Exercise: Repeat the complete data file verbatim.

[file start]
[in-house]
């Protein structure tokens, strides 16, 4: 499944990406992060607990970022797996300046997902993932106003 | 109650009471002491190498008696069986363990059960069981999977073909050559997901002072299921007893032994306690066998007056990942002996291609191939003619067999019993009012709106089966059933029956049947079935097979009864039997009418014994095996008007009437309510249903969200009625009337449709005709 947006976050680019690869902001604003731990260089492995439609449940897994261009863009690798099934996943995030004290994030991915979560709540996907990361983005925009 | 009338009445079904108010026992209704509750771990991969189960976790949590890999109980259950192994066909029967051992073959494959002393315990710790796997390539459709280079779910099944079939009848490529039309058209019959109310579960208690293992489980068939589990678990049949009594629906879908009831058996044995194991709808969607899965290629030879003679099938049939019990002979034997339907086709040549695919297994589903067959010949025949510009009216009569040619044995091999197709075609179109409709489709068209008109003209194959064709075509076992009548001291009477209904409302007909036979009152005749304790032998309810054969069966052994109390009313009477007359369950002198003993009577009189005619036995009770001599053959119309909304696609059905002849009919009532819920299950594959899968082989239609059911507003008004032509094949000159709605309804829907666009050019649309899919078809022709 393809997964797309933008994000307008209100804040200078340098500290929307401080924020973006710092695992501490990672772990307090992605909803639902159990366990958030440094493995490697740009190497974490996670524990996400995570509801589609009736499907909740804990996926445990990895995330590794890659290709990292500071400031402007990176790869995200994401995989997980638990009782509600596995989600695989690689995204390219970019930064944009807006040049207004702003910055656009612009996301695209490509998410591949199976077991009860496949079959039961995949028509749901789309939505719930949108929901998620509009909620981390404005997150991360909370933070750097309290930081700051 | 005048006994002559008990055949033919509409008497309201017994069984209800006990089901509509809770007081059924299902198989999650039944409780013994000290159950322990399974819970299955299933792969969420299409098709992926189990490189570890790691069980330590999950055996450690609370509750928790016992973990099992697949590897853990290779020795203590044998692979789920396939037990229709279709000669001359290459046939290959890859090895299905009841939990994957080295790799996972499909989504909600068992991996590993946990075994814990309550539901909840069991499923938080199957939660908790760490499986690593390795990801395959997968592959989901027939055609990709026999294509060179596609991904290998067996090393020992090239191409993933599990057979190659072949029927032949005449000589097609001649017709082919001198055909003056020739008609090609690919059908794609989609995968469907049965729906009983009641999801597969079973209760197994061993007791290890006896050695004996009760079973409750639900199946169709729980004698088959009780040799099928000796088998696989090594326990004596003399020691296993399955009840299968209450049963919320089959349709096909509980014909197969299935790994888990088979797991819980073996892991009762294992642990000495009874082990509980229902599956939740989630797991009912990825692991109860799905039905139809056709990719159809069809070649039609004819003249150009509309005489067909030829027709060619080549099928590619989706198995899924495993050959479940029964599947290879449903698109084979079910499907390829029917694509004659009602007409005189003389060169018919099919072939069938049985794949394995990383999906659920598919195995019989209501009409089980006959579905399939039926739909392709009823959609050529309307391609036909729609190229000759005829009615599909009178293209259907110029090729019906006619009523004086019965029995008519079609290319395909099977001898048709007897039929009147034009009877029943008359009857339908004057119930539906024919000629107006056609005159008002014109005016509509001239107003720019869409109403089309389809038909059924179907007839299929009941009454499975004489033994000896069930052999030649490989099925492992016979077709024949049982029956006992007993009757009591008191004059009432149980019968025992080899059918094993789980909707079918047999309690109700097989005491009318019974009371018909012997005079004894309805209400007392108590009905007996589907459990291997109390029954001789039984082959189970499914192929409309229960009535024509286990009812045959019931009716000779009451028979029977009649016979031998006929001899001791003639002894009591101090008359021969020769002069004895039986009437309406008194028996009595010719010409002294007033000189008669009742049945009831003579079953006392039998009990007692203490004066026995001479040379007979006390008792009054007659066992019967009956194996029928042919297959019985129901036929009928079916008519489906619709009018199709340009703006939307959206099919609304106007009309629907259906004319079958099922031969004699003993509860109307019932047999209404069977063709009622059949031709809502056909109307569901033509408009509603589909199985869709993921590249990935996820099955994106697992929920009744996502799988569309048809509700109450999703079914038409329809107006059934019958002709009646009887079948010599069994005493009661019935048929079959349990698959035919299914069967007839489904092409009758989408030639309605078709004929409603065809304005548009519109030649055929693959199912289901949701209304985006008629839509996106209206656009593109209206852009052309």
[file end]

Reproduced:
[in-house]
């Protein structure tokens, strides 16, 4: 499944990406992060607990970022797996300046997902993932106003 | 109650009471002491190498008696069986363990059960069981999977073909050559997901002072299921007893032994306690066998007056990942002996291609191939003619067999019993009012709106089966059933029956049947079935097979009864039997009418014994095996008007009437309510249903969200009625009337449709005709 947006976050680019690869902001604003731990260089492995439609449940897994261009863009690798099934996943995030004290994030991915979560709540996907990361983005925009 | 009338009445079904108010026992209704509750771990991969189960976790949590890999109980259950192994066909029967051992073959494959002393315990710790796997390539459709280079779910099944079939009848490529039309058209019959109310579960208690293992489980068939589990678990049949009594629906879908009831058996044995194991709808969607899965290629030879003679099938049939019990002979034997339907086709040549695919297994589903067959010949025949510009009216009569040619044995091999197709075609179109409709489709068209008109003209194959064709075509076992009548001291009477209904409302007909036979009152005749304790032998309810054969069966052994109390009313009477007359369950002198003993009577009189005619036995009770001599053959119309909304696609059905002849009919009532819920299950594959899968082989239609059911507003008004032509094949000159709605309804829907666009050019649309899919078809022709 393809997964797309933008994000307008209100804040200078340098500290929307401080924020973006710092695992501490990672772990307090992605909803639902159990366990958030440094493995490697740009190497974490996670524990996400995570509801589609009736499907909740804990996926445990990895995330590794890659290709990292500071400031402007990176790869995200994401995989997980638990009782509600596995989600695989690689995204390219970019930064944009807006040049207004702003910055656009612009996301695209490509998410591949199976077991009860496949079959039961995949028509749901789309939505719930949108929901998620509009909620981390404005997150991360909370933070750097309290930081700051 | 005048006994002559008990055949033919509409008497309201017994069984209800006990089901509509809770007081059924299902198989999650039944409780013994000290159950322990399974819970299955299933792969969420299409098709992926189990490189570890790691069980330590999950055996450690609370509750928790016992973990099992697949590897853990290779020795203590044998692979789920396939037990229709279709000669001359290459046939290959890859090895299905009841939990994957080295790799996972499909989504909600068992991996590993946990075994814990309550539901909840069991499923938080199957939660908790760490499986690593390795990801395959997968592959989901027939055609990709026999294509060179596609991904290998067996090393020992090239191409993933599990057979190659072949029927032949005449000589097609001649017709082919001198055909003056020739008609090609690919059908794609989609995968469907049965729906009983009641999801597969079973209760197994061993007791290890006896050695004996009760079973409750639900199946169709729980004698088959009780040799099928000796088998696989090594326990004596003399020691296993399955009840299968209450049963919320089959349709096909509980014909197969299935790994888990088979797991819980073996892991009762294992642990000495009874082990509980229902599956939740989630797991009912990825692991109860799905039905139809056709990719159809069809070649039609004819003249150009509309005489067909030829027709060619080549099928590619989706198995899924495993050959479940029964599947290879449903698109084979079910499907390829029917694509004659009602007409005189003389060169018919099919072939069938049985794949394995990383999906659920598919195995019989209501009409089980006959579905399939039926739909392709009823959609050529309307391609036909729609190229000759005829009615599909009178293209259907110029090729019906006619009523004086019965029995008519079609290319395909099977001898048709007897039929009147034009009877029943008359009857339908004057119930539906024919000629107006056609005159008002014109005016509509001239107003720019869409109403089309389809038909059924179907007839299929009941009454499975004489033994000896069930052999030649490989099925492992016979077709024949049982029956006992007993009757009591008191004059009432149980019968025992080899059918094993789980909707079918047999309690109700097989005491009318019974009371018909012997005079004894309805209400007392108590009905007996589907459990291997109390029954001789039984082959189970499914192929409309229960009535024509286990009812045959019931009716000779009451028979029977009649016979031998006929001899001791003639002894009591101090008359021969020769002069004895039986009437309406008194028996009595010719010409002294007033000189008669009742049945009831003579079953006392039998009990007692203490004066026995001479040379007979006390008792009054007659066992019967009956194996029928042919297959019985129901036929009928079916008519489906619709009018199709340009703006939307959206099919609304106007009309629907259906004319079958099922031969004699003993509860109307019932047999209404069977063709009622059949031709809502056909109307569901033509408009509603589909199985869709993921590249990935996820099955994106697992929920009744996502799988569309048809509700109450999703079914038409329809107006059934019958002709009646009887079948010599069994005493009661019935048929079959349990698959035919299914069967007839489904092409009758989408030639309605078709004929409603065809304005548009519109030649055929693959199912289901949701209304985006008629839509996106209206656009593109209206852009052309």